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Netflix's Ted Sarandos Defends Movie Theater Comments, Wants Longevity From Originals

Ted Sarandos
Ted Sarandos

Following controversial statements slamming film distribution, the exec says he's not calling for a mandate on day-and-date VOD, details original-movies plan and expresses interest in longevity for "House of Cards," "Orange Is the New Black" and "Arrested Development."

Ted Sarandos had a lot of bases to cover Monday morning when he appeared at the Bloomberg and Tribeca Film Festival Business of Entertainment breakfast. Netflix's chief content officer has been making the rounds of late, grabbing headlines with comments on a recent earnings call and saying theater owners "try to strangle innovation" at last week's Film Independent Forum.

"The speech was to a group of independent filmmakers and it was in praise of TV," said Sarandos, insisting he did not intend to offend. "Part of the really innovative distribution models [in TV] is that some of the most talent people in film [are going there]. Television is displacing movies in culture in a way."

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He was quick to point out that while he thinks there still should be a great deal of reform in film distribution, it's a complicated scenario that will have to be approached differently with different kinds of films.

"Our business is hard enough. I wouldn't want to try to run a theater, too," he said. "It should be noted that I love going to the movies and the theater, and I wasn't calling for a day-and-date video on demand."

Sarandos pointed to Gravity as an example of a film that would not work immediately on VOD. He said the film was best viewed in 3D and that sort of event would not work for a Netflix: "Certain films have a built-in theatrical component you can't do at home … [but] there's no reason these things have to happen three months apart."

One thing he seemed quite sure of is Netflix's eventual move into film. It seems to be more of a when than an if -- and Sarandos noted that the company is looking at multiple projects at the moment.

VIDEO: Netflix's Ted Sarandos Slams Theater Owners: They 'Try to Strangle Innovation'

"Yes, we've been fielding a lot projects." He said. "I would say we are not at a shortlist yet, but we're completely open-minded about the size and scope of what they could be. … The question is if you can get all of the benefits of original programming, sans the 13 hours [of a TV season]."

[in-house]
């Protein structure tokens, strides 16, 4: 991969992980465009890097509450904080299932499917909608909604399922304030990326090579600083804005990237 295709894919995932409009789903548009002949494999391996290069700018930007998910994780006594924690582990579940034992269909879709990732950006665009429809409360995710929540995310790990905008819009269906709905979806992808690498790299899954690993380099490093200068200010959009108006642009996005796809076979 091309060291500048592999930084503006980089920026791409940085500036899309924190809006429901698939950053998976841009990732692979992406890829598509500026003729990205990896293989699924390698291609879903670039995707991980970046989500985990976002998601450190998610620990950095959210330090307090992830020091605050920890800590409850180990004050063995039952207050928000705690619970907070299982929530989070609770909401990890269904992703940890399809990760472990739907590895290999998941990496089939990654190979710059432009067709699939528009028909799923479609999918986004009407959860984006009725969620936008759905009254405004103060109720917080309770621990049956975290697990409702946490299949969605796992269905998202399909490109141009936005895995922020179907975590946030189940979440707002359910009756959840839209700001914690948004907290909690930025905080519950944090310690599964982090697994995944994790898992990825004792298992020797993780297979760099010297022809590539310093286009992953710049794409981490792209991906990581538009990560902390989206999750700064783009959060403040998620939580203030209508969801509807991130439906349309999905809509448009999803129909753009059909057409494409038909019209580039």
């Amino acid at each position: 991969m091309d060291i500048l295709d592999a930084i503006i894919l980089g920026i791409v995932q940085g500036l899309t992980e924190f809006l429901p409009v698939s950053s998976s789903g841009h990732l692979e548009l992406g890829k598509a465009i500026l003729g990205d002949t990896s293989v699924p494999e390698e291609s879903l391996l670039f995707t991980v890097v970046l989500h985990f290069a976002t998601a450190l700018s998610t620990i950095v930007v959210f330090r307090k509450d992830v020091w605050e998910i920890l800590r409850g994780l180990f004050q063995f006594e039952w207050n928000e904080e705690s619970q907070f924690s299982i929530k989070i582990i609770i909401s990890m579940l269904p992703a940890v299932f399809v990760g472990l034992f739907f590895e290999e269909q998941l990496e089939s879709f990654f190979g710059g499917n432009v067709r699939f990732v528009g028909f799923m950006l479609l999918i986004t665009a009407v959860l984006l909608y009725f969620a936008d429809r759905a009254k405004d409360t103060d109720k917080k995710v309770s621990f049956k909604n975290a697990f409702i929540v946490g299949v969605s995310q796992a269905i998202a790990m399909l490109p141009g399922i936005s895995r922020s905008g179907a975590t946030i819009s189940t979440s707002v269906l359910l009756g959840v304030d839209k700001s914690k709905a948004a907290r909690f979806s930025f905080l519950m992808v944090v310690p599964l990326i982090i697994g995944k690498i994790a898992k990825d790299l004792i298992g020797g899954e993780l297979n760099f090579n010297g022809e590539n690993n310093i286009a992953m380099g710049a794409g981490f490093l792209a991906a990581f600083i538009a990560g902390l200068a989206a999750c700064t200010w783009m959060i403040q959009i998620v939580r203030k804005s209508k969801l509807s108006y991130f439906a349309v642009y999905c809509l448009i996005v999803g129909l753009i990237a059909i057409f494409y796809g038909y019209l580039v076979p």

Sports and reality programming are two directions he insisted they likely won't travel. And while so much of the Netflix conversation is focused on originals these days, Sarandos says acquisitions and partnerships remain just as important. The recent pact with CBS to air all eight seasons of Dexter and a deal with Disney to gain access to its library are two examples he seemed most excited about.

As for those originals that attendees at the breakfast were so interested to hear about, Sarandos said that future seasons of House of Cards, Orange Is the New Black and Arrested Development -- beyond their current orders -- were on the table.

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"I think if you look at the original House of Cards, there was a natural third season, and we could go well beyond that," he said. "[Orange Is the New Black] is a world that could be very, very transient. That has exciting long-term potential. And Mitch Hurwitz has a great idea [for more Arrested Development.] It's a matter of cast availability. We would like to do it at a time when we could get more of the cast together at one time than we did with season four -- and we're looking of ways to doing that right now."

As a global business, Sarandos said many less exotic locales will see the service introduced before they make the complicated move into China. And the industry can expect more acquisitions similar to documentary The Square, which he teased had Oscar potential.

When the conversation ultimately turned to the obligatory question of ratings secrecy, Sarandos, who noted "tens of millions" had seen House of Cards and Orange Is the New Black, disclosed that some of his closest partners didn't know the exact numbers.

"It's a very small town," he said. "The fewer people [that] know, the better. Even David Fincher doesn't know."